Mar 03, 2019
Reflections on the Court's Evolving Role in Our Community
Mar 03, 2019
By Hon. Verna A. Adams
As I approach the twenty-year anniversary of my swearing-in, I have been thinking about how the Marin County Superior Court’s work has expanded and evolved as we strive to fulfill our mission: “To ensure fair and equal access to justice and serve the public with dignity and respect.”
I became a judge in 1999, a time of great change for our court. Court consolidation had just been implemented in Marin, eliminating Municipal Court and folding all of its functions into the Superior Court. Three of our muni court judges automatically became superior court judges as a result. Trial court funding had become law two years before, with the result that the new consolidated court’s budget came directly from the state, and not from the county.
Another change profoundly affected our judicial work, but it did not come from the voters or the legislators. That was the increase in the number of self-represented litigants. That trend continues to this day. I estimate that in more than 75% of the family law cases currently assigned to me, at least one of the parties is a self-represented litigant.
In response to this increase, the Legal Self-Help Center of Marin opened its doors in 2003. Currently, the LSHC is funded primarily by the court and staffed by two bilingual attorneys and two dedicated court clerks. It is entirely free of charge and it serves about 4,500 clients per year. The Court as a whole and all of the judges are alert to the needs of our growing number of self-represented litigants.
When I was sworn in, we had one specialty court: Adult Drug Court. It has been a stunning success and it is still up and running, currently under the guidance of Judge Paul Haakenson.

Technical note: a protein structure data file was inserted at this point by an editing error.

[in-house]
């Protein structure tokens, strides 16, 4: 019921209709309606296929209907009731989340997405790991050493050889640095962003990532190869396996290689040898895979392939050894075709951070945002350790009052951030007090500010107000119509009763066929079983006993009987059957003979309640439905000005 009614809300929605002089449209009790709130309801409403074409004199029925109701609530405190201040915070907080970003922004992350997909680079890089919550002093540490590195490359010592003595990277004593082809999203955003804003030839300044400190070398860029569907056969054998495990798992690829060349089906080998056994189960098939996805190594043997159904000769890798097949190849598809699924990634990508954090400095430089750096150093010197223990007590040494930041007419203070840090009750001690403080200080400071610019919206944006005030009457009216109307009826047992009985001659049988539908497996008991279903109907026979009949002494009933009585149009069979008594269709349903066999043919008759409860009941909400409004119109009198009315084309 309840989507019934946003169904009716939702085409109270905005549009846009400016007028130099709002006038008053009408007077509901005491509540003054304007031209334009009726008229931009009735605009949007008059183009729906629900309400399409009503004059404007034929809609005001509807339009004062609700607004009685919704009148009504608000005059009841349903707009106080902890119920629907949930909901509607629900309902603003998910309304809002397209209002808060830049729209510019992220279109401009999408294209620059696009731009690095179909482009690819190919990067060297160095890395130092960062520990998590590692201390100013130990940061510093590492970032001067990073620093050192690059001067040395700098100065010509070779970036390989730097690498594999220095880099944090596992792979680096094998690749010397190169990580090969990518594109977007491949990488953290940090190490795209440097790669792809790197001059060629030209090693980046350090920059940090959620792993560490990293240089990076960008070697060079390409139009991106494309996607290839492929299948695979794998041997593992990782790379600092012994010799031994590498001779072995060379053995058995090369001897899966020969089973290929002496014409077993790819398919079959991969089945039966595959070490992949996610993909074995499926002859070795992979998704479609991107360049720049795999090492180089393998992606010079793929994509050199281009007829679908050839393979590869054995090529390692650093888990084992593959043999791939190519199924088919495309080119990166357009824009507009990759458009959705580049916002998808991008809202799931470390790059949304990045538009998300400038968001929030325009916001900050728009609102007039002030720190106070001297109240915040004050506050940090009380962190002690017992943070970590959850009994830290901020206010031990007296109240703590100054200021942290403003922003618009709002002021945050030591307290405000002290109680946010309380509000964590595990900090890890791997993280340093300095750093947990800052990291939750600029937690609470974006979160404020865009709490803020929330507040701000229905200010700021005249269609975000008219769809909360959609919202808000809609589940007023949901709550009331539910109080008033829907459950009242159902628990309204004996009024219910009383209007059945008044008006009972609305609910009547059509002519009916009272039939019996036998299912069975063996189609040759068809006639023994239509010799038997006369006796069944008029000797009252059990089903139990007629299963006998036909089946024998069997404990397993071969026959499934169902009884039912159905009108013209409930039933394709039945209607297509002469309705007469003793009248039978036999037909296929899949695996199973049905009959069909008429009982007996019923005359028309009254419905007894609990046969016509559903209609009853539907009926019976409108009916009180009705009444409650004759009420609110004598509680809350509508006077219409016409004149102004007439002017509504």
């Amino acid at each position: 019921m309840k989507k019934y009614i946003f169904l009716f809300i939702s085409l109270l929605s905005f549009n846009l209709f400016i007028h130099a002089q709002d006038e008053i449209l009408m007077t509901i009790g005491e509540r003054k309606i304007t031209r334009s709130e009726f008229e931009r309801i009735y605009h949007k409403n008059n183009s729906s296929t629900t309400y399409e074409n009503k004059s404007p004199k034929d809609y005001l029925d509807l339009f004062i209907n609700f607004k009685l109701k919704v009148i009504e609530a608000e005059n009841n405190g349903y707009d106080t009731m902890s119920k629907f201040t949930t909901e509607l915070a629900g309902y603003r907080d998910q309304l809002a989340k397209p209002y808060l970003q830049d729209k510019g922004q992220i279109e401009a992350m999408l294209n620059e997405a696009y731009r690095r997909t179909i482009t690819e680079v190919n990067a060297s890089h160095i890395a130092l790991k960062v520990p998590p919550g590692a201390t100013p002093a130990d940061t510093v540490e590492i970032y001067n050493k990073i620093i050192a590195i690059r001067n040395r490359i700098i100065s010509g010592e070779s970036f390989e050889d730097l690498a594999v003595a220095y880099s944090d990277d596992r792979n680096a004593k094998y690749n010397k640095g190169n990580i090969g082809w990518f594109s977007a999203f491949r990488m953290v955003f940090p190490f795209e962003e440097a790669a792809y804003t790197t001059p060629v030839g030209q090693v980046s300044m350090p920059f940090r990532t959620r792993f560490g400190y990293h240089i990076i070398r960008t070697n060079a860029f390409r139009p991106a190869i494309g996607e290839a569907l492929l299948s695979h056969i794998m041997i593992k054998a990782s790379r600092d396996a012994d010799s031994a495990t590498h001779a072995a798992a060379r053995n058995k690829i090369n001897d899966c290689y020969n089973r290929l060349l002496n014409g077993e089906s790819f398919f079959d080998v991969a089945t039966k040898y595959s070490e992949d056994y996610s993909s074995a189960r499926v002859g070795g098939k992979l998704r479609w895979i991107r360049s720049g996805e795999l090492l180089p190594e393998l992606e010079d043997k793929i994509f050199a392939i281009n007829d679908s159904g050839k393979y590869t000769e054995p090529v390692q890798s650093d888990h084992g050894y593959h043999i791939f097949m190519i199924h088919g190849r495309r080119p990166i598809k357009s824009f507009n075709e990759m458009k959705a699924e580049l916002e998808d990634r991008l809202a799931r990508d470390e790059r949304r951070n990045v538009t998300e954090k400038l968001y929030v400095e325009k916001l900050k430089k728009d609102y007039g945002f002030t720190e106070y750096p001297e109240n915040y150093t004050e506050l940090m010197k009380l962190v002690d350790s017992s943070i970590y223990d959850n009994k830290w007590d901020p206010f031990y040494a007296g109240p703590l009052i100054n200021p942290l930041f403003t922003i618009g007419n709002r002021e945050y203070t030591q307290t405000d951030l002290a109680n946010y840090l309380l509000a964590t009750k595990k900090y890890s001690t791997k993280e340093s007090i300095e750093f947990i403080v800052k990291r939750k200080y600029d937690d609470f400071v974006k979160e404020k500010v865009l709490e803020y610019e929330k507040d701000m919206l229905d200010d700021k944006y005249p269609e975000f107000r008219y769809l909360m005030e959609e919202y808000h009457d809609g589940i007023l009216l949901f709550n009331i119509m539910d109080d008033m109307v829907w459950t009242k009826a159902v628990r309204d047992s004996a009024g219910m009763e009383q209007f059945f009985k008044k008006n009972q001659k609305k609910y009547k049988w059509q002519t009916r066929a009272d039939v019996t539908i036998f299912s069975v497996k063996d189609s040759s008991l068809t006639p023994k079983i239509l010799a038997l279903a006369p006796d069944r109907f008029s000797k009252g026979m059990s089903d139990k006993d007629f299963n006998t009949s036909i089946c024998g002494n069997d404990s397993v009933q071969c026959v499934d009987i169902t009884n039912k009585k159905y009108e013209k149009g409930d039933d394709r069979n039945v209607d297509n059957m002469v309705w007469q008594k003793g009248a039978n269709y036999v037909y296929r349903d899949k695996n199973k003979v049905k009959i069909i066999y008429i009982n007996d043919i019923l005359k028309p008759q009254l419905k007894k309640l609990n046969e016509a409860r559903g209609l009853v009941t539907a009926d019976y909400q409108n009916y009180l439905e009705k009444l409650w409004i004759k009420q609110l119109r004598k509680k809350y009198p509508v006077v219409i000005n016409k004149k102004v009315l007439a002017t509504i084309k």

In 2004, the Superior Court convened Mental Health Court, which we call STAR (support and treatment after release) court. Its purpose is to identify criminal defendants whose criminal conduct appears to be caused by mental health challenges, and to assist them with treatment in an effort to reduce recidivism and improve the quality of these defendants’ lives. STAR Court was initiated with no funding but with the support of the District Attorney, the Public Defender, Probation, and the Department of Health and Human Services. Judge Lichtblau currently presides over STAR court.
Domestic Violence Court started sometime in the mid-2000s. This post-plea court is designed to closely supervise those convicted of misdemeanor domestic abuse and includes a strong element of mental health treatment where appropriate, anger management and batterers’ treatment in an effort to reduce recidivism and to make our community safer. Judge Howard is in charge of Domestic Violence Court.
Judge Beverly Wood began Community Court in 2011, and she has presided over it ever since. Community Court meets at St. Vincent de Paul in downtown San Rafael, and is staffed entirely by volunteers, including attorneys, court clerks, and a bailiff (and Judge Wood, who does this on her own time). The effort here is to give low income people convicted of minor infractions and traffic offenses an opportunity to discharge their fines and to receive appropriate community services. It has been a great success and has received many awards and much recognition.
Our court also supports YMCA Marin County Youth Court, begun as an alternative to the traditional juvenile justice system, based on the principles of restorative justice. Currently Judge Chernus serves as the Youth Court judge (again, on his own time), with backup from Judges Howard and Wood.
We judges have not forgotten that our core function is to adjudicate controversies, settle cases if possible, and try cases if settlement cannot be achieved. However, we are aware that sometimes a litigant’s legal problem may be a manifestation of other, personal, challenges, such as substance abuse. The growth of specialty courts and the Legal Self-Help Center show the Marin County Superior Court’s creativity and resilience in finding ways to serve the needs of our county’s residents even in these times of budgetary cutbacks. Of course, we could not do what we do without the support and volunteerism of the Bar Association, and we are always mindful of and grateful for our collaboration with all of you.
Judge Verna A. Adams was appointed to the Marin County Superior Court in 1999. She earned her bachelor's degree from Wellesley College and her law degree from Stanford University.